Essential Insights On Developing Expertise In Podiatric Sports Medicine
- Volume 21 - Issue 12 - December 2008
- 7235 reads
- 0 comments
When it comes to orthoses, it is important to use an orthotic lab that has quick turnaround. Plus Labs, the lab I use, has a one-day turnaround. With one day express shipping, I can cast a patient for orthoses on Monday and have the patient back in the office by Thursday. The lab can also mill devices thin and light enough (less than 1 ounce) to fit into all types of sports shoes and match the insoles exactly. Patients appreciate this speed and efficiency. This is true not only for professional athletes but high school students and those trying to make it to their first marathon.
When An Athlete Comes To You For Another Opinion
When it comes to surgery for athletes, I do an even more thorough workup than usual. It may be construed as flattering that patients are seeing you as the “nth number” opinion with various studies and diagnoses, but you need to come up with your diagnosis from “scratch.”
This was the case with Nike’s top distance runner, who had seen eight different types of doctors but none had looked at the imaging studies in combination or taken a weightbearing X-ray. Granted, she did have an unusual ossicle that I have never seen associated with the posterior tibial tendon at its distal insertion to the first cuneiform. However, it was apparent on both the CT and MR scans.
After we excised the ossicle and repaired the tendon, the patient started an aggressive rehabilitation program. This included the use of a “G-trainer” at seven weeks post-op. The G-trainer is a special treadmill that reduces body weight so even an injured athlete can run sooner. She went on to break American records in distances from 3K to 10K and win an Olympic medal in Beijing.
In addition to knowing about the availability of these devices that can facilitate rehabilitation, sports medicine podiatrists must have an ability to converse with the patient, coach, agent and rehabilitation specialists. One learns how to communicate with them through experience and exposure. Then collectively, this team draws up a timeline for the athlete’s return to activity.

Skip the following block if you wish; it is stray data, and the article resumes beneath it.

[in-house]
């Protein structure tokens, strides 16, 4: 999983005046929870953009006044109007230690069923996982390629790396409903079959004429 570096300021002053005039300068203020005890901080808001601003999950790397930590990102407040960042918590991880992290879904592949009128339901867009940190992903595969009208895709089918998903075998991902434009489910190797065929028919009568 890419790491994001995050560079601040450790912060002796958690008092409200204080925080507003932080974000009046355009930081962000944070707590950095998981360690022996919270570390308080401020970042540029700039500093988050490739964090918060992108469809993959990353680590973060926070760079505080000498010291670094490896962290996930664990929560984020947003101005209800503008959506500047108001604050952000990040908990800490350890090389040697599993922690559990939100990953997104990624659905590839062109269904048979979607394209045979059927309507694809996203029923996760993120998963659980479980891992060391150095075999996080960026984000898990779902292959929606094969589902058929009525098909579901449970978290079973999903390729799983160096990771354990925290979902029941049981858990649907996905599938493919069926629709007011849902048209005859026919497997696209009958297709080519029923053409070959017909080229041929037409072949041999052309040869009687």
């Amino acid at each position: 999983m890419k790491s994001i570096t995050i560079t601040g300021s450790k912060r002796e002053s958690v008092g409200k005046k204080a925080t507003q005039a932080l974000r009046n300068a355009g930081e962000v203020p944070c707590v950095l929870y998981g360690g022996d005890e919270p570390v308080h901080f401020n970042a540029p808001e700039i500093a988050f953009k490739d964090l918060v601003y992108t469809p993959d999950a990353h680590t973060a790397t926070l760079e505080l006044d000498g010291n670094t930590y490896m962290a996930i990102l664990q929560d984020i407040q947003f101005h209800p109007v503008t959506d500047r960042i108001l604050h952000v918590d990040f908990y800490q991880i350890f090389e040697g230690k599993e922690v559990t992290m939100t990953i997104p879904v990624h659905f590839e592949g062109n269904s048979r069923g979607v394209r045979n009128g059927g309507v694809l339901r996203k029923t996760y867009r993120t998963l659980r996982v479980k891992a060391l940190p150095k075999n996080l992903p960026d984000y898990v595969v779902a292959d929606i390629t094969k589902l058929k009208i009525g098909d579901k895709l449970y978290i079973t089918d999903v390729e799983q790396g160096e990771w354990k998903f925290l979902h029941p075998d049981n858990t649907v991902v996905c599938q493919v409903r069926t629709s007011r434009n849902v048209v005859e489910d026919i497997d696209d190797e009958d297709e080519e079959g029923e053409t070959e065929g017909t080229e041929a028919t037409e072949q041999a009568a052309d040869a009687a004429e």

It also helps if you are a competitive athlete yourself. Patients will realize that you are trying to help them get better as soon as possible, and appreciate it. In fact, using this philosophy with all of your patients — facilitating a rapid return to their activities — gives credence to treating all of your patients like athletes. Who would not want to get better faster? As the astute Dr. Sheehan opined, “Everybody is an athlete. Some just do not know it yet.”
Dr. Saxena is the Fellowship Director in the Sports Medicine Department of the Palo Alto Medical Foundation in Palo Alto, Calif. He is also a consultant to Alter-G and Plus Labs, as well as a podiatrist for the Nike Oregon Project.
Editor’s note: For related articles, see “How To Develop A Thriving Sports Medicine Practice” in the September 2007 issue of Podiatry Today, “Can Foot Orthoses Help Improve Postural Control?” in the May 2007 issue and “Are Orthoses Effective Against Plantar Fasciitis In The Long Run?” in the September 2006 issue.
1. Toda Y, Segal N, Kato A, Yamamoto S, Irie M. Effect of a novel insole on the subtalar joint of patients with medial compartment osteoarthritis of the knee. J Rheumatol. 28(12):2705-10, 2001.
2. Saxena A, Fullem B. Plantar Fascia ruptures in athletes. Am J Sports Med 32(3): 662-65, 2004.
3. Saxena A, Fullem B. Navicular stress fractures: a prospective study in athletes. Foot Ankle Int. 27(11): 917-21, 2006.